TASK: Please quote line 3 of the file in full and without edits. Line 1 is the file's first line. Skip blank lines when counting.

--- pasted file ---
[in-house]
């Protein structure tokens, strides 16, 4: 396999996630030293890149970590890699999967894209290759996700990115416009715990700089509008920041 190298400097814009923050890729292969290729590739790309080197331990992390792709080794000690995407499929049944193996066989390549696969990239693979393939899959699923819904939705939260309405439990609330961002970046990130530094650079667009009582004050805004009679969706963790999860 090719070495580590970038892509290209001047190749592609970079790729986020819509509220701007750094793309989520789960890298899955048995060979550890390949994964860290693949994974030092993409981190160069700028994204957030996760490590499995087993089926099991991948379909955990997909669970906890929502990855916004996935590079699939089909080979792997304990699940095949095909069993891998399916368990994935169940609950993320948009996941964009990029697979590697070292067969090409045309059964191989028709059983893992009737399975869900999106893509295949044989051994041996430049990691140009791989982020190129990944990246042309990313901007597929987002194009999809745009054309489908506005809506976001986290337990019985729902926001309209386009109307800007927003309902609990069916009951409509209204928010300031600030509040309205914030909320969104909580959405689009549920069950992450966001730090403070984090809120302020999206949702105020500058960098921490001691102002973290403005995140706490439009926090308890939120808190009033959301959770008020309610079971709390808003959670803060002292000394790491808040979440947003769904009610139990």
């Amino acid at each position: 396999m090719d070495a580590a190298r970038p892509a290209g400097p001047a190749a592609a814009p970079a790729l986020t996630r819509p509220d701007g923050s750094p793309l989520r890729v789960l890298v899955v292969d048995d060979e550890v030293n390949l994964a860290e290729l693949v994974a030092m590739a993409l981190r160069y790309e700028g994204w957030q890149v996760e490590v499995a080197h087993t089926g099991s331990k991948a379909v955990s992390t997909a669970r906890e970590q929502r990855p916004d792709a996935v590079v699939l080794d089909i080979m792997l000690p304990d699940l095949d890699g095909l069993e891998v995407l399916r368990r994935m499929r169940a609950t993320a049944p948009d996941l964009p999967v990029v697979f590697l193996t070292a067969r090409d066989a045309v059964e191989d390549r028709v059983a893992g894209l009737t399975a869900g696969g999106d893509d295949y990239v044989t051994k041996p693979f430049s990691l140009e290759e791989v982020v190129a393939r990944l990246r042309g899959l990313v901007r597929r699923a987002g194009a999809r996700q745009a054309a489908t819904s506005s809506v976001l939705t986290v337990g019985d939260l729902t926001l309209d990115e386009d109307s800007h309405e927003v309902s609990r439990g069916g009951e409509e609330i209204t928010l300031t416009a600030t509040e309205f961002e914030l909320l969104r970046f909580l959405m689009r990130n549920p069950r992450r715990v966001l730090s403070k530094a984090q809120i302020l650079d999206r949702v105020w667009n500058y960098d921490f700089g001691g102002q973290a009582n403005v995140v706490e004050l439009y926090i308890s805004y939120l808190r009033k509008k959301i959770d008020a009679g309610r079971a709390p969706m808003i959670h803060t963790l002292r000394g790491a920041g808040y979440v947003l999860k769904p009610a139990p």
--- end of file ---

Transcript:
């Amino acid at each position: 396999m090719d070495a580590a190298r970038p892509a290209g400097p001047a190749a592609a814009p970079a790729l986020t996630r819509p509220d701007g923050s750094p793309l989520r890729v789960l890298v899955v292969d048995d060979e550890v030293n390949l994964a860290e290729l693949v994974a030092m590739a993409l981190r160069y790309e700028g994204w957030q890149v996760e490590v499995a080197h087993t089926g099991s331990k991948a379909v955990s992390t997909a669970r906890e970590q929502r990855p916004d792709a996935v590079v699939l080794d089909i080979m792997l000690p304990d699940l095949d890699g095909l069993e891998v995407l399916r368990r994935m499929r169940a609950t993320a049944p948009d996941l964009p999967v990029v697979f590697l193996t070292a067969r090409d066989a045309v059964e191989d390549r028709v059983a893992g894209l009737t399975a869900g696969g999106d893509d295949y990239v044989t051994k041996p693979f430049s990691l140009e290759e791989v982020v190129a393939r990944l990246r042309g899959l990313v901007r597929r699923a987002g194009a999809r996700q745009a054309a489908t819904s506005s809506v976001l939705t986290v337990g019985d939260l729902t926001l309209d990115e386009d109307s800007h309405e927003v309902s609990r439990g069916g009951e409509e609330i209204t928010l300031t416009a600030t509040e309205f961002e914030l909320l969104r970046f909580l959405m689009r990130n549920p069950r992450r715990v966001l730090s403070k530094a984090q809120i302020l650079d999206r949702v105020w667009n500058y960098d921490f700089g001691g102002q973290a009582n403005v995140v706490e004050l439009y926090i308890s805004y939120l808190r009033k509008k959301i959770d008020a009679g309610r079971a709390p969706m808003i959670h803060t963790l002292r000394g790491a920041g808040y979440v947003l999860k769904p009610a139990p």